I rated this a four mainly for one reason: I find that many of the sentences are long and convoluted. I find that I have to go back to reread a sentence at times to be sure I understand what the sentence was saying. Maybe others won't find this to be an issue, but it occurs just often enough that it disturbs me.
Overall, this is a very fascinating read.
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3.0 out of 5 stars Thoughtful recaps of past mysteries..., Dec 29 2001
By 
M. Rustin "mrustin" (Colorado, United States) - See all my reviews
(REAL NAME)   
This review is from: The Cases That Haunt Us (Mass Market Paperback)
The highlights of this book are the recaps of mysteries with which I was unfamiliar, including Jack the Ripper, Lizzie Borden, and especially the Lindburgh Baby Kidnapping. The kidnapping piece was particularly interesting and Douglas' points regarding the involvement of Bruno Hauptmann are believable.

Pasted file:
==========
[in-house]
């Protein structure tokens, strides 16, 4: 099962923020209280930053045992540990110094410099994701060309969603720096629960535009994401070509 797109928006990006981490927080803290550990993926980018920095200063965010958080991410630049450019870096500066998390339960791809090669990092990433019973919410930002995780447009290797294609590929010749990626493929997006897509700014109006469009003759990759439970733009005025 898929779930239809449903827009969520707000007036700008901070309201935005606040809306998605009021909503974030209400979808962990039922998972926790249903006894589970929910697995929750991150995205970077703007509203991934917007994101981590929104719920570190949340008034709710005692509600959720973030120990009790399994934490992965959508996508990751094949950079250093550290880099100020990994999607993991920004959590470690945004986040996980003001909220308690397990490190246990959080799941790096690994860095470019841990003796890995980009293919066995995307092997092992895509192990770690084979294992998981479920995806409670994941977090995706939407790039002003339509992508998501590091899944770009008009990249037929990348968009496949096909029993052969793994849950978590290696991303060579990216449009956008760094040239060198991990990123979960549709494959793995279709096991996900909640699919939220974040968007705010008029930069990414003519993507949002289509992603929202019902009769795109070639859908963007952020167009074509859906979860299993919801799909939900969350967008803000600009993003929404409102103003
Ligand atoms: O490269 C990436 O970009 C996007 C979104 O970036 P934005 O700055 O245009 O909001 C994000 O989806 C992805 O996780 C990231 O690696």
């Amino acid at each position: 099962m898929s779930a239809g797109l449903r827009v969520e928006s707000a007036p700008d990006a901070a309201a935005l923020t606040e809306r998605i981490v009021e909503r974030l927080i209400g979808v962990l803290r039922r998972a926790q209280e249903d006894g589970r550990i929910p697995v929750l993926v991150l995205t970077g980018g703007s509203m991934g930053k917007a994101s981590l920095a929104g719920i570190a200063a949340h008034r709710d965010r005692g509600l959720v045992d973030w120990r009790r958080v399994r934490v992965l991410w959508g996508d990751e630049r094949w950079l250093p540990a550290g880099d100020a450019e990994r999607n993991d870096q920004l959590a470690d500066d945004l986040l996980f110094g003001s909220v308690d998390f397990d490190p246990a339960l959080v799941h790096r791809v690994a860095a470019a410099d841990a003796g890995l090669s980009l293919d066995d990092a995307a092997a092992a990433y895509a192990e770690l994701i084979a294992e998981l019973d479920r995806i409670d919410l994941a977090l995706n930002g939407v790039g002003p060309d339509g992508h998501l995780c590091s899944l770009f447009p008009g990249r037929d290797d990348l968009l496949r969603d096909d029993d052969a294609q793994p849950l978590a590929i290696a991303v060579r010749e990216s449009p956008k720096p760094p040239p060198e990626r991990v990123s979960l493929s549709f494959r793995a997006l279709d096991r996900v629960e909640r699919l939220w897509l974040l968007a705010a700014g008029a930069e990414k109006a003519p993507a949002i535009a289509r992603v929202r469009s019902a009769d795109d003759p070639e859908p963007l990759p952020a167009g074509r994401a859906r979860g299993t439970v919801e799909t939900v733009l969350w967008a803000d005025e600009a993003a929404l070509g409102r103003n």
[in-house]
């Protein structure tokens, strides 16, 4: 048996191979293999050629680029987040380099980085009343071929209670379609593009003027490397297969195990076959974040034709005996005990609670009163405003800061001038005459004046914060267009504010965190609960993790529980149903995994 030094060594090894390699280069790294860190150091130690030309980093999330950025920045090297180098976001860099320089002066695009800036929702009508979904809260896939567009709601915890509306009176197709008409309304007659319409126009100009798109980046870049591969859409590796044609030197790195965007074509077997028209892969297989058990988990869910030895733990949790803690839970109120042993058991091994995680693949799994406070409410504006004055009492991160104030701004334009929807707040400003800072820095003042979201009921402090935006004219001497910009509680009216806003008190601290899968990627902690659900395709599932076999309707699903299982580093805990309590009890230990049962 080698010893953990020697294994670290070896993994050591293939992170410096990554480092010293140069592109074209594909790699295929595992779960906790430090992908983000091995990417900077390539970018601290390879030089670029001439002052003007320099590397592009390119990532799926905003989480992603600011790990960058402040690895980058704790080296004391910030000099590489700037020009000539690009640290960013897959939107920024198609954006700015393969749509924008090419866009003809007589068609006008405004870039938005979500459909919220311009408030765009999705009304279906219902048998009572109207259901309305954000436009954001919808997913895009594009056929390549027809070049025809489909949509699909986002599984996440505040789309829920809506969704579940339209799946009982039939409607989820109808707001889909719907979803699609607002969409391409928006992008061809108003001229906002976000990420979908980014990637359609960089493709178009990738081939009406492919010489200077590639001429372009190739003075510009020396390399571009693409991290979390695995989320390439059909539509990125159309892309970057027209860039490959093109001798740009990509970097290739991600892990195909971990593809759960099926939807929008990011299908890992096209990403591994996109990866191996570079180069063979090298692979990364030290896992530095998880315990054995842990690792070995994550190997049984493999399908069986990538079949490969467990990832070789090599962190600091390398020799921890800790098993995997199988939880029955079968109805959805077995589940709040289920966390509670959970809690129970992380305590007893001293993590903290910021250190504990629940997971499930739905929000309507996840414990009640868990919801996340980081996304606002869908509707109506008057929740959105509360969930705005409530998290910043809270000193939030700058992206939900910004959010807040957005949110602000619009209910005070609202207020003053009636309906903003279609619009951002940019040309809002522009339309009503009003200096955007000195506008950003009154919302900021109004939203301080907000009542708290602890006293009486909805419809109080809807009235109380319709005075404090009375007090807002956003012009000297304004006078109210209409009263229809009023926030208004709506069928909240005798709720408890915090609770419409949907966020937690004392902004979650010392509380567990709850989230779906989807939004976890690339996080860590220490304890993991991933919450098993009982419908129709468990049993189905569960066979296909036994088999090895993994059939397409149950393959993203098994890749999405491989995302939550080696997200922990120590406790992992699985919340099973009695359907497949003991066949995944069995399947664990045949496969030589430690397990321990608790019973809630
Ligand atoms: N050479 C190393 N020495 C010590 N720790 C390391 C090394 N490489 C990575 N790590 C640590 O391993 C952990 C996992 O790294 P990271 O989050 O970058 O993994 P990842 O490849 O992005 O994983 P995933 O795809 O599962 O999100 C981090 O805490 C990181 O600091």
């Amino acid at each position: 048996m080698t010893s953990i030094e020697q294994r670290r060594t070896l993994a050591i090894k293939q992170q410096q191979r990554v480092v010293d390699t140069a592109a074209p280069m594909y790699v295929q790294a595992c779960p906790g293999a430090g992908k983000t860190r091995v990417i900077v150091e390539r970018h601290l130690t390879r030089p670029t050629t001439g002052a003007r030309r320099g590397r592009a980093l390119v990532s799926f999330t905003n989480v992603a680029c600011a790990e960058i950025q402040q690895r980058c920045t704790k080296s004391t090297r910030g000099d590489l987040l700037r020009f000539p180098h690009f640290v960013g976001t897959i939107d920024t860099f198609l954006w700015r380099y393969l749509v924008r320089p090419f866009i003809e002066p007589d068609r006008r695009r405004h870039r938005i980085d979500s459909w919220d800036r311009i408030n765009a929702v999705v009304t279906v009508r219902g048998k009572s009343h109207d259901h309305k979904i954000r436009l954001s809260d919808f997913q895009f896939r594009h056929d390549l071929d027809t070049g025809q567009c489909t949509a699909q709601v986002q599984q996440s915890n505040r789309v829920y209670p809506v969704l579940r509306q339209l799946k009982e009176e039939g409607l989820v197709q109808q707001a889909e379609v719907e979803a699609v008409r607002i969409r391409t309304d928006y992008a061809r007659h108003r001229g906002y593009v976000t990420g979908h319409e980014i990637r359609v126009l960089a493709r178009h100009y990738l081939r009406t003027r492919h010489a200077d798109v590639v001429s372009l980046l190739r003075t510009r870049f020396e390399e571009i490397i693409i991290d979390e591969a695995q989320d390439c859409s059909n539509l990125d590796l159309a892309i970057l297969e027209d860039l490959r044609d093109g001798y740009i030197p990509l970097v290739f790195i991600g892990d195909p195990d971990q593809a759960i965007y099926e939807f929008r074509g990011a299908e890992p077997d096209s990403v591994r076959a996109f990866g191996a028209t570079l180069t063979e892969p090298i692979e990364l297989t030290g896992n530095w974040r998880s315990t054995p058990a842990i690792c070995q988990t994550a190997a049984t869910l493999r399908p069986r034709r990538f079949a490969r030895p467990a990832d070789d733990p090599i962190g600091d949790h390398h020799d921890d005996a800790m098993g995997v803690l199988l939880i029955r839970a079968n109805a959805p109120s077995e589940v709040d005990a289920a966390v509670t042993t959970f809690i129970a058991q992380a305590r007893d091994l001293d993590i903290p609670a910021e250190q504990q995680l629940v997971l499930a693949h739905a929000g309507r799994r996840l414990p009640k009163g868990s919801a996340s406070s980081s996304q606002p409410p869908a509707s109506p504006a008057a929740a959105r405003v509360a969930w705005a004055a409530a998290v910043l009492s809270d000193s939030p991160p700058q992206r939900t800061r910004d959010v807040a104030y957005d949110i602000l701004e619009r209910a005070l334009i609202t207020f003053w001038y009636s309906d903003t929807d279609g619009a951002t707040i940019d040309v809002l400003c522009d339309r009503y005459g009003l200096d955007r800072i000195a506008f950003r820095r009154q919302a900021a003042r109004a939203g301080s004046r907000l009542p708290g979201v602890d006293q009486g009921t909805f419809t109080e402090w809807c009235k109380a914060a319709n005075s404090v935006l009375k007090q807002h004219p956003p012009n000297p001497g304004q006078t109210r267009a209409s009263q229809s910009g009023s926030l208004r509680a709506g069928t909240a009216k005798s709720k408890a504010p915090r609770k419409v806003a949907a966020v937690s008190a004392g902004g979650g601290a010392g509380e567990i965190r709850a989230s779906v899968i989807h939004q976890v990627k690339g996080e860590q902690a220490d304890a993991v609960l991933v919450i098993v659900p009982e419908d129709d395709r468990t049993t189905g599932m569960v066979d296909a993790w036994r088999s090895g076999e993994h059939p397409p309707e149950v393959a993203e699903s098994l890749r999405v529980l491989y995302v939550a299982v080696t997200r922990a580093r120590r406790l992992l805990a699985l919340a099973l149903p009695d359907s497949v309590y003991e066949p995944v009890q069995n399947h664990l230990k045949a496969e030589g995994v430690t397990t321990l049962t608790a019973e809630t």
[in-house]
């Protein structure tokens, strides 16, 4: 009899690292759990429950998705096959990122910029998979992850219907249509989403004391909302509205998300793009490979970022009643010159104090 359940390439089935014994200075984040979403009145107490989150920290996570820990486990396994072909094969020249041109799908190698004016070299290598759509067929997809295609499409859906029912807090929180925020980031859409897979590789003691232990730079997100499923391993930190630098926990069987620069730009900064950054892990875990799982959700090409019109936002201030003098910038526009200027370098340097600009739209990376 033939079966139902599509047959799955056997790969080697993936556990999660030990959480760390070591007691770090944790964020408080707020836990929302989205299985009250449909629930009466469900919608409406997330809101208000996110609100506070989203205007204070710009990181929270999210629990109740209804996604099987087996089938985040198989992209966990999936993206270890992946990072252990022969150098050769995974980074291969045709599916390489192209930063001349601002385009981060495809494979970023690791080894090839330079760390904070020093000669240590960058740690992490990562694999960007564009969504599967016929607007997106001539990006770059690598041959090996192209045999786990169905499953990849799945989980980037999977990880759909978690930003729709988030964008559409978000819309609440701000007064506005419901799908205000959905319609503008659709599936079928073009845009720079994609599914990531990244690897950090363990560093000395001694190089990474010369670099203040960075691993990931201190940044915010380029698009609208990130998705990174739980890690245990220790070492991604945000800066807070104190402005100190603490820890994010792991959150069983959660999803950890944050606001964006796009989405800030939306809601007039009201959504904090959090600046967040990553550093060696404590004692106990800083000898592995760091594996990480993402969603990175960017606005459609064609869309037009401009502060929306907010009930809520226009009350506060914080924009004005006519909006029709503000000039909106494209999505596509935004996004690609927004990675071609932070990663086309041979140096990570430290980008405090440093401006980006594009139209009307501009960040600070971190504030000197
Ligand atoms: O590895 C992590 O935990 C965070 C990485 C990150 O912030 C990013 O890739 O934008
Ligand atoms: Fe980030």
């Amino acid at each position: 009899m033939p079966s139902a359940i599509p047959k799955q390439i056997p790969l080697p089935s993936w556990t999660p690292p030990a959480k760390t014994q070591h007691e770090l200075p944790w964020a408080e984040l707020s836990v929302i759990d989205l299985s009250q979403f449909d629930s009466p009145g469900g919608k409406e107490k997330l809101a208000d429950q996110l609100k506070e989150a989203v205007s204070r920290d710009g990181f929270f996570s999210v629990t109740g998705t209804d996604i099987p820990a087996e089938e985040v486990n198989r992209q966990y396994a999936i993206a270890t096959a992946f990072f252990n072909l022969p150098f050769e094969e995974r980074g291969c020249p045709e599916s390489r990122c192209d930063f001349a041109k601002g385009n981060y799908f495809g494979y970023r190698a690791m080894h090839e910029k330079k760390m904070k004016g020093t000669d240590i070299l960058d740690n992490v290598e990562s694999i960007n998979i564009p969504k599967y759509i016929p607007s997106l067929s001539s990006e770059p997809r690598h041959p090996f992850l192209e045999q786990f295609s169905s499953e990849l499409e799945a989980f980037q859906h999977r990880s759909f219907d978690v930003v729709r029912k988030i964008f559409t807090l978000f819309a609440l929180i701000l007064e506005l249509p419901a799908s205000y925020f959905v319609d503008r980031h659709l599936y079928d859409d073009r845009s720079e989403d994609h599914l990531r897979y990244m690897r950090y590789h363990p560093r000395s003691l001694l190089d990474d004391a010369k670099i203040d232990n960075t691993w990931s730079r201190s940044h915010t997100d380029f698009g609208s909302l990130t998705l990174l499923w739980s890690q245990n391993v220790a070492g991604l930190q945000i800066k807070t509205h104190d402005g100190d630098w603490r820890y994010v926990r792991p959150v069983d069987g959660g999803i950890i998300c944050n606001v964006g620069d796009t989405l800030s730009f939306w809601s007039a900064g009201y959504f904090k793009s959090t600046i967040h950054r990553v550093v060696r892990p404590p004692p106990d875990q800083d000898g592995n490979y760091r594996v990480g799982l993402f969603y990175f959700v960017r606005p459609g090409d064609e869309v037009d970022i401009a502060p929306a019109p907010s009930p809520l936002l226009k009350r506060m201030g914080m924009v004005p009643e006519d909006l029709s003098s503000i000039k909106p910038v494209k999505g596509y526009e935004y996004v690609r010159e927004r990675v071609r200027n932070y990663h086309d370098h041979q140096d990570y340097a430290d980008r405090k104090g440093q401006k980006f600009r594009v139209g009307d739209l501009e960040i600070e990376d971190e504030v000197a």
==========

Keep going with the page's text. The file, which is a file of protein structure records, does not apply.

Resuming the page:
I don't think it is any coincidence that Douglas builds up his book with sensational mysteries from the past, and then leads into his piece about the JonBenet Ramsey investigation. In stark contrast with the earlier pieces, however, The feel of this read is far more biased. Douglas' writing during this last chapter has a defensive air vs. the exploratory air of the previous chapters. I'm surprised Olshaker let Douglas get away with that type of writing. As far as Douglas' points, I found his claim unconvincing that in no way could Jon-Benet Ramsey's parents have killed her because parents don't kill their kids that way. Douglas also talks about his "small fee" for taking on the Ramsey case, and I think that it would have been more ethical to fully disclose that fee in the book. One man's small fee is another man's fortune. Also, where were the personality profiles of the parents? How can Douglas not mention the possibility of narcissism with a parent who names his daughter after himself?